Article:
Case of the Drowned Pearl by Robin Stevens

There’s still a few months to go before the final (sniff) full-length book in the series comes out, but there’s a Wells and Wong short for World Book Day. The Case of the Drowned Pearl sees the Detective Society and the Junior Pinkertons on a seaside holiday with Daisy’s Uncle Felix. Again, probably not the place to start the series, but it’s a lot of fun. The mystery is clever and Olympic-themed and I loved Hazel’s reaction to the British seaside. This has some Daisy PoV stuff too, which is always nice. Do start at the beginning with these too – and if you haven’t already bought them for the middle-grader in your life, why not?

So there you go, three slightly belated mini reviews for other stuff that I read in February. I bought all of my copies of these (except for the free one but you know what I mean) so you should be able to get all of them fairly easily – although you might want to rush if you want a physical copy of the Robin Stevens.

Happy Reading!

Book of the Week, memoirs

Book of the Week: You Gotta Get Bigger Dreams

I said yesterday that I wasn’t sure if there would be a BotW pick this week, but I had a think and had a write and this is what I came up with. It seemed a shame not to have a book of the week post for the week that included world book week – even if I didn’t have the greatest week and it had an impact on my reading. But You Gotta Get Bigger Dreams perked me up last week when I was feeling a bit blue and stressed so here we have it.

You Gotta Get Bigger Dreams is a coffee table book with a bit of extra. It’s a set of picture essays about moments in the actor and singer’s life. Depending on your age you’ll know Cumming from GoldenEye, the first batch of X-Men movies, The Good Wife or his work on stage – notably as the MC in the revival of Cabaret. If you’re a certain age and British, you may remember him from his sitcom about a minor Scottish airline, The High Life. His life has been eventful and this gives you snapshot glimpses of it all – from his difficult relationship with his dad, to his fragrance range (Including a body wash called Cumming all over) to meeting Liz Taylor and being friends with Liza Minnelli. Cumming has picked his stories carefully and it feels gossipy and revealing as you read it, but is actually very cleverly picking what it’s divulging. He has written a memoir about his relationship with his father which was painful and difficult and this is not that and I don’t think covers much of the same material at all – it’s more about the different facets of Cumming’s life and the pictures he’s taken of it.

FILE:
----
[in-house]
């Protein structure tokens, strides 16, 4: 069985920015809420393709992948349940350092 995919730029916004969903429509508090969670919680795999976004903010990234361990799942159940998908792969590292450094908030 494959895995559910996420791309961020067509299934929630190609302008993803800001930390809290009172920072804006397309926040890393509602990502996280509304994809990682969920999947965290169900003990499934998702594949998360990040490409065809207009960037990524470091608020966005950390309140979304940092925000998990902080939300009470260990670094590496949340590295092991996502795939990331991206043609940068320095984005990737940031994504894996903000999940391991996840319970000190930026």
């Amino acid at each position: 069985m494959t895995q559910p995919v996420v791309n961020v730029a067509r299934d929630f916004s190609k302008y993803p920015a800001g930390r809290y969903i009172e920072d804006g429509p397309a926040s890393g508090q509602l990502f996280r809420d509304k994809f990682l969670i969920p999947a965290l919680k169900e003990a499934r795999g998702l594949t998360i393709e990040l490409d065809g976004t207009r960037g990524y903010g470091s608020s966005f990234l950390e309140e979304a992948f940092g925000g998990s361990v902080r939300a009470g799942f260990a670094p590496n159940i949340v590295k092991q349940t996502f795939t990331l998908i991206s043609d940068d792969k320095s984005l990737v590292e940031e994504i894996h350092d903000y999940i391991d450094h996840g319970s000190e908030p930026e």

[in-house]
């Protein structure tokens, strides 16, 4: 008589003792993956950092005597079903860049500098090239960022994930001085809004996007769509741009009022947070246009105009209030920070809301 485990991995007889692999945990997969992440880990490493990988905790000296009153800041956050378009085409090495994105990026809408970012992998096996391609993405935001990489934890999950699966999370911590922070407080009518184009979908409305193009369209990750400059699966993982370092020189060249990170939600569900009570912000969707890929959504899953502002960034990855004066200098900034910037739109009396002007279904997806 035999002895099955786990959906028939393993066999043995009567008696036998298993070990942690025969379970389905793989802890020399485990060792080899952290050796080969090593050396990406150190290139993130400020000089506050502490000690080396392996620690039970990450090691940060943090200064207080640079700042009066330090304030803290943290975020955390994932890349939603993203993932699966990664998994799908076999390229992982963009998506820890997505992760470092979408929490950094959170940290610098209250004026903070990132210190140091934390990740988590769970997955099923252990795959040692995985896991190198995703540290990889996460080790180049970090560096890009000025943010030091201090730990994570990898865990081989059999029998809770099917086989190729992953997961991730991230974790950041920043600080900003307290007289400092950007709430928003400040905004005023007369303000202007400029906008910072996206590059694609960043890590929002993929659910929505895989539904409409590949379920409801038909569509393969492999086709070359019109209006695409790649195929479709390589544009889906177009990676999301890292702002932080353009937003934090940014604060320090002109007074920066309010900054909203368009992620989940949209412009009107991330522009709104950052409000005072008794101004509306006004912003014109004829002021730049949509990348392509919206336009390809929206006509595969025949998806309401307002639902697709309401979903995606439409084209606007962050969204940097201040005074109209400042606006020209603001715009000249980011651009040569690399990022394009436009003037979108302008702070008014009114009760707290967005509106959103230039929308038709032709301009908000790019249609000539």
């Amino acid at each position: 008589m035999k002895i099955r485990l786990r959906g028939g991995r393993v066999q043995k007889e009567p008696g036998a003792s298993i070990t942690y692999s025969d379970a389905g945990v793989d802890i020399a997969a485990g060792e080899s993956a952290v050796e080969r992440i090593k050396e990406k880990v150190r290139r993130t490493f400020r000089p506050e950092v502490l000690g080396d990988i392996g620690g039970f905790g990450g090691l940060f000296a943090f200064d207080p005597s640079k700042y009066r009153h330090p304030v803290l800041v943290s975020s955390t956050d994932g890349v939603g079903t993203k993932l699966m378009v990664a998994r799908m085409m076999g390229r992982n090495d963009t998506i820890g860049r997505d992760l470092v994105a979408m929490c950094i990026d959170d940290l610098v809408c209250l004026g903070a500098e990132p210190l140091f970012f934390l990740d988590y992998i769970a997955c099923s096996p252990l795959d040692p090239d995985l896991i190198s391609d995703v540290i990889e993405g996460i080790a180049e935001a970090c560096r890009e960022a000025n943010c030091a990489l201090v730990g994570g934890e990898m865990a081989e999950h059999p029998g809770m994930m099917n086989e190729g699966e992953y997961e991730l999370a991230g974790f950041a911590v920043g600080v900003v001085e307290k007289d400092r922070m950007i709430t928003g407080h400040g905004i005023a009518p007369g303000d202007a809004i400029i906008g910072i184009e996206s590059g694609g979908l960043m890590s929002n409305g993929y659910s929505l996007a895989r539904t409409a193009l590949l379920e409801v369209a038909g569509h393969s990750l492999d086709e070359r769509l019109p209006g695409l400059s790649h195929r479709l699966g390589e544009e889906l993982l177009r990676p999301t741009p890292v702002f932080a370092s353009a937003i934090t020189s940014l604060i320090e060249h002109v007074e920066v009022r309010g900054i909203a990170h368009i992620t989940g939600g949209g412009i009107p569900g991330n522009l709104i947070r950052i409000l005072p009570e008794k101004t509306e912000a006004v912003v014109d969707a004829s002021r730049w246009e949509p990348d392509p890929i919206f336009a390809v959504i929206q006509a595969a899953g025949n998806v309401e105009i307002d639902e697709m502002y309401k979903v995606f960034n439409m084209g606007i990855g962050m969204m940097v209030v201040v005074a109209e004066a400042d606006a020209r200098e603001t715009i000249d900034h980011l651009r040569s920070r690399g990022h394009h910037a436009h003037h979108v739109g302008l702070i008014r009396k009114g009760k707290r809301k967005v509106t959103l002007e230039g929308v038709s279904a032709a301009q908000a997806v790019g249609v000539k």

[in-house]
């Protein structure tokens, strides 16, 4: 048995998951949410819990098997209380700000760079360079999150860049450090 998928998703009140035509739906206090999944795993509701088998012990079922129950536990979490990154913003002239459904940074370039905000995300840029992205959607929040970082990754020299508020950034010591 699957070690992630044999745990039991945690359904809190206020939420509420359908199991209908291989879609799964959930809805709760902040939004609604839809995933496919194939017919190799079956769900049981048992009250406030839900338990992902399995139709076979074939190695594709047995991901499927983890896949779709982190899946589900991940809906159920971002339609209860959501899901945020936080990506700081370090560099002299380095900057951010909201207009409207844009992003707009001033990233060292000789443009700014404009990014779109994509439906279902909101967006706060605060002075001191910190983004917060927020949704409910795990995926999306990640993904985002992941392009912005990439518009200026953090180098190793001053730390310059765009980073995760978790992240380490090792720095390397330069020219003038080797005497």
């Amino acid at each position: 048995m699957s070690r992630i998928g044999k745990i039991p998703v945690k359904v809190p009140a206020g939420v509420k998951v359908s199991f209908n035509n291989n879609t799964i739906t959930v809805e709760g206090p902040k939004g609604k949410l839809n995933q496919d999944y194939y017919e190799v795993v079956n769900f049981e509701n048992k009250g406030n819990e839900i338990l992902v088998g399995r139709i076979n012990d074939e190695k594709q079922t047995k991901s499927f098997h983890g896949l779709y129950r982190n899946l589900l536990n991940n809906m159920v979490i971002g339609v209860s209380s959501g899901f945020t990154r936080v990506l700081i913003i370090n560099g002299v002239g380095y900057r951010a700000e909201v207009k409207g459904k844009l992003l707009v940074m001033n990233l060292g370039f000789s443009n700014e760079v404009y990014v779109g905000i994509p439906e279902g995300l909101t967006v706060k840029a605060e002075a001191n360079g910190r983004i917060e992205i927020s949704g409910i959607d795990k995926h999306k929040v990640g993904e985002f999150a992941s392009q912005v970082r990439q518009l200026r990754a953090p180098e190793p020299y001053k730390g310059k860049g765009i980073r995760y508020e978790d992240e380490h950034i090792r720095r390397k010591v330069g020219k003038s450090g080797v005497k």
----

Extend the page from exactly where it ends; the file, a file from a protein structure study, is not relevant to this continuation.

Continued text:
I bought this when I saw Cumming in concert in London a few years ago*, which is why the book is signed and it had a fairly similar mix of stories to that gig – which was lovely and brought back the memories of that night in the theatre. I’m not ruling out reading Cumming’s memoir about discovering his real family history when he went on Who Do You Think You Are (even after hearing the story from the video below) but that wasn’t what I needed last week – and this was.

This one might be a little tougher to get hold of than some of my other picks because it is a couple of years old now, but Amazon tells me that it has hardcover copies in stock. It’s also available in Kindle and as an audiobook, but the photos are such an integral part of this that I can’t imagine that it would work anywhere near as well without them alongside at the least.

Happy Reading!

*I found the ticket for that concert tucked in this book and was shocked, shocked I tell you, to discover how long this has been on the to-read pile.

books, stats, The pile, week in books

The Week in Books: March 2- March 8

So this week got away from me somewhat. Can’t really explain what happened, except that my brain was frazzled and all I could cope with was binge watching old seasons of Drag Race on Netflix. There may or may not be a BotW post tomorrow – it depends if I can actually write more than a sentence about any of these. Fingers crossed this week is better.

Read:

You Gotta Get Bigger Dreams by Alan Cumming

Love and Other Scandals by Caroline Linden

A Warning by Anonymous

Aunty Lee’s Chilled Revenge by Ovidia Yu

Started:

American Sweethearts by Adriana Herrera*

Unfrazzle by Stephanie Lam

Still reading:

The Five-Year Plan by Carla Burgess*

Anna K by Jenny Lee*

A couple of books bought for me, a whole bunch bought for other people. I can’t work out if that is progress or not!

Bonus photo: it was World Book Day this week, so here’s a shelfie of some of the collectables and some of the favourites.

An * next to a book title indicates that it came from NetGalley.